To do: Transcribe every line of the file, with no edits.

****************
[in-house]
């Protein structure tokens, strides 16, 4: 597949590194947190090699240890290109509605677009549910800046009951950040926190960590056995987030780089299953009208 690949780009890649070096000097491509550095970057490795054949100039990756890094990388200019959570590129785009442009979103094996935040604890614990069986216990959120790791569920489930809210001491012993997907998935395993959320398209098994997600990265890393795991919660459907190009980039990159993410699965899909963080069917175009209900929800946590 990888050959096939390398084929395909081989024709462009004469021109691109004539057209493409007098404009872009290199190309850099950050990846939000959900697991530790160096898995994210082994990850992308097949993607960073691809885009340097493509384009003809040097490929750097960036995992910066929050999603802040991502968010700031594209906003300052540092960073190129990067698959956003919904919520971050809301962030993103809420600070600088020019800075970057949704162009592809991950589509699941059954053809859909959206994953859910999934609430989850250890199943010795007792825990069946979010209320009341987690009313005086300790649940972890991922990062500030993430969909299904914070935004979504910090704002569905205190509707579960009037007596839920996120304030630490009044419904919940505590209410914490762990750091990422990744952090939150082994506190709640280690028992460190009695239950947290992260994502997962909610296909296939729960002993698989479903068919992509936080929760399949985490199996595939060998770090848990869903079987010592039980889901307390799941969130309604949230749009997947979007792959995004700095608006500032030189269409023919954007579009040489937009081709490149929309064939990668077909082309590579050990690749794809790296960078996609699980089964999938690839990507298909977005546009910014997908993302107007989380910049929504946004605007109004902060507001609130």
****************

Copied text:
[in-house]
């Protein structure tokens, strides 16, 4: 597949590194947190090699240890290109509605677009549910800046009951950040926190960590056995987030780089299953009208 690949780009890649070096000097491509550095970057490795054949100039990756890094990388200019959570590129785009442009979103094996935040604890614990069986216990959120790791569920489930809210001491012993997907998935395993959320398209098994997600990265890393795991919660459907190009980039990159993410699965899909963080069917175009209900929800946590 990888050959096939390398084929395909081989024709462009004469021109691109004539057209493409007098404009872009290199190309850099950050990846939000959900697991530790160096898995994210082994990850992308097949993607960073691809885009340097493509384009003809040097490929750097960036995992910066929050999603802040991502968010700031594209906003300052540092960073190129990067698959956003919904919520971050809301962030993103809420600070600088020019800075970057949704162009592809991950589509699941059954053809859909959206994953859910999934609430989850250890199943010795007792825990069946979010209320009341987690009313005086300790649940972890991922990062500030993430969909299904914070935004979504910090704002569905205190509707579960009037007596839920996120304030630490009044419904919940505590209410914490762990750091990422990744952090939150082994506190709640280690028992460190009695239950947290992260994502997962909610296909296939729960002993698989479903068919992509936080929760399949985490199996595939060998770090848990869903079987010592039980889901307390799941969130309604949230749009997947979007792959995004700095608006500032030189269409023919954007579009040489937009081709490149929309064939990668077909082309590579050990690749794809790296960078996609699980089964999938690839990507298909977005546009910014997908993302107007989380910049929504946004605007109004902060507001609130």